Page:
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Firm Operations

Pushing the Envelope of Architectural Services During Changing Times (English)

In contrast to many firms limiting their menu of services to only the basic services described in AIA documents, your firm should always seek additional services to offer your clients and prospects.


After four decades in the industry as a practicing architect, software developer, and business consultant, I have realized that architects suffer from the most unusual handicap; they are often pigeonholed by their own training and the industry’s spotlight on building design, leading to a narrow view of the broader potential of their skills. While their education arms them with formidable design and technical abilities, primarily geared toward creating buildings, it simultaneously restricts their vision, making them believe that this is the only path they should pursue. In contrast, lawyers and doctors are recognized for their ability to adapt and apply their core skills across diverse roles in the marketplace, from administration to policy-making and beyond. Architects also have this potential, yet it remains largely untapped as the allure and recognition often focus on traditional paths and iconic structures.

The Status Quo

The recent AIA Firm Survey report provides data on the various services members offer. I will touch on services I believe are conspicuously missing in a moment. Here is the list in descending order of participation by members: 

Between 55% and 97% of members provide the following services:
• Architecture
• Interior Architecture & Interior Design
• Pre-Design Phase Services (programming, master planning, strategic planning, feasibility study, site plans, site selection process)
• Renovation / Adaptive Reuse 

~30% of members provide the following services:
• Zoning / Code Compliance
• Sustainable / Resilient Design and Certification
• Space Planning / Test Fits
• Pro Bono / Public Interest Design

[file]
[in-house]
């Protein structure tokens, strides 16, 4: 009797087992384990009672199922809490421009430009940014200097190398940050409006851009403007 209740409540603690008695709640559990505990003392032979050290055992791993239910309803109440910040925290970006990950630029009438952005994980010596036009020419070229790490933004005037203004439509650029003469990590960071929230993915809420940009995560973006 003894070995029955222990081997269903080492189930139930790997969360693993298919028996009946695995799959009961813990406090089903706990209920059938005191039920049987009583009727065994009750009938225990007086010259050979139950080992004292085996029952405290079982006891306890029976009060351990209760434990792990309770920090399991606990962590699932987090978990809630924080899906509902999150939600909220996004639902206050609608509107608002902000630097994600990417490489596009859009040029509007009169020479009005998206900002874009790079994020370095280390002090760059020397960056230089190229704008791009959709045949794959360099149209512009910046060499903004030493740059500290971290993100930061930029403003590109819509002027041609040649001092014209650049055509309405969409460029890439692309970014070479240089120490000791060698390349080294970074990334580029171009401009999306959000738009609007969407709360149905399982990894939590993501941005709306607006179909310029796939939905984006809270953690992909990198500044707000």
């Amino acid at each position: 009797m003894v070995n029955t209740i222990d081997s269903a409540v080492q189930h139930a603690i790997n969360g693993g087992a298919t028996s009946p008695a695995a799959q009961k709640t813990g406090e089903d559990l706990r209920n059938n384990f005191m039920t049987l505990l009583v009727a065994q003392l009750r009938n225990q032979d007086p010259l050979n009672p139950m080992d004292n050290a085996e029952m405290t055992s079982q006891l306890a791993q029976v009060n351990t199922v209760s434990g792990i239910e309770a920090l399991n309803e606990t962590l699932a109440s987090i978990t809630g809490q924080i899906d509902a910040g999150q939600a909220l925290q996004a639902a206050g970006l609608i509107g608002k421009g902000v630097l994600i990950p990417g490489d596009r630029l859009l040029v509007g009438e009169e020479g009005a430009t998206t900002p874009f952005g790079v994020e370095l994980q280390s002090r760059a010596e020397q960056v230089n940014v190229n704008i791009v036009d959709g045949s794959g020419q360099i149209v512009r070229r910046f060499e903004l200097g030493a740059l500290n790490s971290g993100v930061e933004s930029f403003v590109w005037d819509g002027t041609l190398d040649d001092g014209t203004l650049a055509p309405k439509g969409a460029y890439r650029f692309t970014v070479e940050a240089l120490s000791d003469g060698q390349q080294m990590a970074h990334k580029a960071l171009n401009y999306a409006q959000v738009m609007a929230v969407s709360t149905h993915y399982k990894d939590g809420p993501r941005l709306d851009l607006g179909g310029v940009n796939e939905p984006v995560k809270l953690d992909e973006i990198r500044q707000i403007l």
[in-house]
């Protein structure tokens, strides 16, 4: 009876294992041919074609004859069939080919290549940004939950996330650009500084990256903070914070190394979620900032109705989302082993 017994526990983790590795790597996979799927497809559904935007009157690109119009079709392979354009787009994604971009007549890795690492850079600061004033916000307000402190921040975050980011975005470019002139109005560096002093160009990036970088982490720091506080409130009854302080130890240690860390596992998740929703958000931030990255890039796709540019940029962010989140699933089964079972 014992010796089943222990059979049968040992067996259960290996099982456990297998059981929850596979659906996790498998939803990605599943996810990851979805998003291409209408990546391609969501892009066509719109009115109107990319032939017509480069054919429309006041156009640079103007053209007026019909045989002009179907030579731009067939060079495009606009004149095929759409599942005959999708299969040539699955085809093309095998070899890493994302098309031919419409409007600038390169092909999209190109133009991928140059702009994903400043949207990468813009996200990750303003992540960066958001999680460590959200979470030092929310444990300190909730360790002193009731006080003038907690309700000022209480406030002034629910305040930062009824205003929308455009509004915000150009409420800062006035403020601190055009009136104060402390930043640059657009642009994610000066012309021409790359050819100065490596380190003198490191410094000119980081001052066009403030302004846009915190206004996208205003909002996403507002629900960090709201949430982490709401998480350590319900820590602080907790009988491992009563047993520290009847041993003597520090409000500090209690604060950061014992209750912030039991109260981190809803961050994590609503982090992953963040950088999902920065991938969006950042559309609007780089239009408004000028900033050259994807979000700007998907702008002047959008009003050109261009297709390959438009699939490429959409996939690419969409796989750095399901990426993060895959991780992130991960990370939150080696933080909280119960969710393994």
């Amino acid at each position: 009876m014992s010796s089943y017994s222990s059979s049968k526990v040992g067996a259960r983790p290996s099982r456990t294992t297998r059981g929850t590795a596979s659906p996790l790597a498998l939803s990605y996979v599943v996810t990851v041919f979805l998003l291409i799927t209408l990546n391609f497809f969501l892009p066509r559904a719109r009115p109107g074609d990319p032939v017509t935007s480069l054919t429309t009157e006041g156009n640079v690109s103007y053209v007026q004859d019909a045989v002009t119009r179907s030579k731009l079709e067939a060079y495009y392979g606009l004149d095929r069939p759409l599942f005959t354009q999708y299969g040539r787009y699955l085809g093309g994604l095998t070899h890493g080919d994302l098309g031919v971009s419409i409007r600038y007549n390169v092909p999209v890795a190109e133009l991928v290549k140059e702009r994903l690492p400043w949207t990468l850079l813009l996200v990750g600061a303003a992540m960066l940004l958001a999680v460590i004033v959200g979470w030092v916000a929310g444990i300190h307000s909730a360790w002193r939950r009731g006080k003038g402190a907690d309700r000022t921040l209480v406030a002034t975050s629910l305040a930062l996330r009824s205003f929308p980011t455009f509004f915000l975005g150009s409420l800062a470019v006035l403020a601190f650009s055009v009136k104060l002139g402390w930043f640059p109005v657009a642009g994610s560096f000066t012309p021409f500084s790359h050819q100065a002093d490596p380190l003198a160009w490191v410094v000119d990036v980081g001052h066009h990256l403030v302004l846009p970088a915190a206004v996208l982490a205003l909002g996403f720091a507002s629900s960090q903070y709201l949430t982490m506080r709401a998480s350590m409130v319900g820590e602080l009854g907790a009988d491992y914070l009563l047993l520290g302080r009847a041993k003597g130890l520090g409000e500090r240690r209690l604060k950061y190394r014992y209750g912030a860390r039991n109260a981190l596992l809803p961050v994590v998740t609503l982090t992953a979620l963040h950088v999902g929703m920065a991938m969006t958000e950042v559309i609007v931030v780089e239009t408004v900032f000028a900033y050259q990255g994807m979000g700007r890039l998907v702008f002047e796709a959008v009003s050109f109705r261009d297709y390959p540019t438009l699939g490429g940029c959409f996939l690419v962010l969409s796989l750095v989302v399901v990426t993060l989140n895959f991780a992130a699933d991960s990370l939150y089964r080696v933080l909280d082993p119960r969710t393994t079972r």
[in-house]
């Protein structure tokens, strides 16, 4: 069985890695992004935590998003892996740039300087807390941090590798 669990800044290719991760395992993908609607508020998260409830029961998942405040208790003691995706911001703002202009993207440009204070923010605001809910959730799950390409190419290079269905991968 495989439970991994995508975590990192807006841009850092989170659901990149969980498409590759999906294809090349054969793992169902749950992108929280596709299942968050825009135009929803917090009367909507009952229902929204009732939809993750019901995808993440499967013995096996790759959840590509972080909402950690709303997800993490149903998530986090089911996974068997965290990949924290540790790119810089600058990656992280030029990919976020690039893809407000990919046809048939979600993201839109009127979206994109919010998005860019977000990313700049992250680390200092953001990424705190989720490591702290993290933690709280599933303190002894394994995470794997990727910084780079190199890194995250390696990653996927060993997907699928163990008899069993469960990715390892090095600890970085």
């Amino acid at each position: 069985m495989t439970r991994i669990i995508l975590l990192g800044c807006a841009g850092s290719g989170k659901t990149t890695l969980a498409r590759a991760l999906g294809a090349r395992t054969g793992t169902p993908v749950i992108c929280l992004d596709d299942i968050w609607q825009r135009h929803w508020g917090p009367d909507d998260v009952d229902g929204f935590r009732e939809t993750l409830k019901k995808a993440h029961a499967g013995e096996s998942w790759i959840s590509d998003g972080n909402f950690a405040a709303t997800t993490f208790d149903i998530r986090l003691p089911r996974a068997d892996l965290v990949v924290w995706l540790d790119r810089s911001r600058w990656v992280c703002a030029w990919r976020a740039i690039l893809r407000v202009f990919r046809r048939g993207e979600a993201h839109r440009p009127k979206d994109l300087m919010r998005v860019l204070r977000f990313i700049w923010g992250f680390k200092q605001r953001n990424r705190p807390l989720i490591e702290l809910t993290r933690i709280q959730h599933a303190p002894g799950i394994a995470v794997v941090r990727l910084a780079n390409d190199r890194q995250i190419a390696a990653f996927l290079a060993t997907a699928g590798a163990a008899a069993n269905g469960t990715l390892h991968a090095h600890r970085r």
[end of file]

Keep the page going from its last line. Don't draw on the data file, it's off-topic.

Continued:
• Historic Preservation 

~20% of members provide the following services:
• Community Design Processes/ Engagement
• Design-Build
• Urban Planning and Design Development
• Construction Project Management
• Capital Needs Assessments

~10% of members provide the following services:
• Program Management
• Project Cost Estimating
• Design Development
• Expert Witness
• Graphic Design
• Landscape Architecture

~5% of members provide the following services:
• Forensic Architecture / Damage Assessment
• Energy Modeling
• Practice-Based Research / Evidence-Based Design
• MEP Engineering
• Structural Engineering
• Building Commissioning

Being Nimble

It is my firm belief (pun intended) that every business, regardless of size, should constantly consider its service offerings and alter its business plan to accommodate new services that respond to changes in the marketplace or anticipate upcoming trends. In my experience, architects rarely look at their business this way. More than any profession I know, architects limit their menu of services by offering only the standard, basic services described in AIA documents. Your firm should always seek additional services to offer your clients and prospects. The new services can be considered a completely new revenue stream or something you can provide to existing clients in addition to your standard services. To an audience more attuned to business economics, I would suggest these are services you can “upsell” to your clients.